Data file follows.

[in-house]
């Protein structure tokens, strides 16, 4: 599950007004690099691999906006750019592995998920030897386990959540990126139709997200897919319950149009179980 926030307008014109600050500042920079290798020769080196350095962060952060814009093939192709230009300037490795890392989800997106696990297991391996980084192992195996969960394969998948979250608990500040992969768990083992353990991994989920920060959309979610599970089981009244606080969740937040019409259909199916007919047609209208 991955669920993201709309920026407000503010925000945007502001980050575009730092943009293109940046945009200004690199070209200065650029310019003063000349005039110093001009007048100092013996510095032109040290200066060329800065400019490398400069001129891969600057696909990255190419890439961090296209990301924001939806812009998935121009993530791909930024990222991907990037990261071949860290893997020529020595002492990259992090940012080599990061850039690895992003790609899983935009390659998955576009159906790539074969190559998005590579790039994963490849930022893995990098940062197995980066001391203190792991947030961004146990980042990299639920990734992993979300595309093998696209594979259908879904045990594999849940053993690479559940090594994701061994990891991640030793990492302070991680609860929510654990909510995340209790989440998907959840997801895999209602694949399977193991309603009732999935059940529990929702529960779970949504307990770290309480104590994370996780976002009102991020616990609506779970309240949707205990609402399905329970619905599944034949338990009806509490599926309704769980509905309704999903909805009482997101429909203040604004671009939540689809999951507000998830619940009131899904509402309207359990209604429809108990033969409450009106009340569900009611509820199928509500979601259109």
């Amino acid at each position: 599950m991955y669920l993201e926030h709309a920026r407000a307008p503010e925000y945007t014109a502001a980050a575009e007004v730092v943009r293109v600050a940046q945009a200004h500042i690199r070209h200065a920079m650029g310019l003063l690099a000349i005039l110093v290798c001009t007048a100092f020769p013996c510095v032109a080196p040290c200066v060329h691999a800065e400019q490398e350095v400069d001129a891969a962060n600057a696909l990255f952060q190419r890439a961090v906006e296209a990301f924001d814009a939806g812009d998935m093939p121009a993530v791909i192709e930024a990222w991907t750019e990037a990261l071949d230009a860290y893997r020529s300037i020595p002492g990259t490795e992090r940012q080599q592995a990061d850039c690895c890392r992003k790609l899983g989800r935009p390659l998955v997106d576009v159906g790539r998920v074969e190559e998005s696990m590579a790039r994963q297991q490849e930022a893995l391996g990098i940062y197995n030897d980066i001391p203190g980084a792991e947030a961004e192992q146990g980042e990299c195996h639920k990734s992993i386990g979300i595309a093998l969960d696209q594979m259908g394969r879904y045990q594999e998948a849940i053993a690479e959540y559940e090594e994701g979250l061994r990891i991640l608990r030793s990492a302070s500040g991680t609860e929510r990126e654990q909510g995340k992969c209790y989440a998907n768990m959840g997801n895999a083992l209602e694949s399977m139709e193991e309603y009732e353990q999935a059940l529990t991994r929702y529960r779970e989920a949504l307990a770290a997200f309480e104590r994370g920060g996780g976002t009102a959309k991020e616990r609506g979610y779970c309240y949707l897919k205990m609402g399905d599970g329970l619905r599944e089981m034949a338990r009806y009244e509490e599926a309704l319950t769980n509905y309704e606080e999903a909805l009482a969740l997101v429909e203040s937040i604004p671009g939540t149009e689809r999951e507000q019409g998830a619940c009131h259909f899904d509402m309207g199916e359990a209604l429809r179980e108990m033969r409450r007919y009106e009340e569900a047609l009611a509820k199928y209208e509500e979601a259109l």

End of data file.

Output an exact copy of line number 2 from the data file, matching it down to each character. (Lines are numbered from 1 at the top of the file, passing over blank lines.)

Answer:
């Protein structure tokens, strides 16, 4: 599950007004690099691999906006750019592995998920030897386990959540990126139709997200897919319950149009179980 926030307008014109600050500042920079290798020769080196350095962060952060814009093939192709230009300037490795890392989800997106696990297991391996980084192992195996969960394969998948979250608990500040992969768990083992353990991994989920920060959309979610599970089981009244606080969740937040019409259909199916007919047609209208 991955669920993201709309920026407000503010925000945007502001980050575009730092943009293109940046945009200004690199070209200065650029310019003063000349005039110093001009007048100092013996510095032109040290200066060329800065400019490398400069001129891969600057696909990255190419890439961090296209990301924001939806812009998935121009993530791909930024990222991907990037990261071949860290893997020529020595002492990259992090940012080599990061850039690895992003790609899983935009390659998955576009159906790539074969190559998005590579790039994963490849930022893995990098940062197995980066001391203190792991947030961004146990980042990299639920990734992993979300595309093998696209594979259908879904045990594999849940053993690479559940090594994701061994990891991640030793990492302070991680609860929510654990909510995340209790989440998907959840997801895999209602694949399977193991309603009732999935059940529990929702529960779970949504307990770290309480104590994370996780976002009102991020616990609506779970309240949707205990609402399905329970619905599944034949338990009806509490599926309704769980509905309704999903909805009482997101429909203040604004671009939540689809999951507000998830619940009131899904509402309207359990209604429809108990033969409450009106009340569900009611509820199928509500979601259109």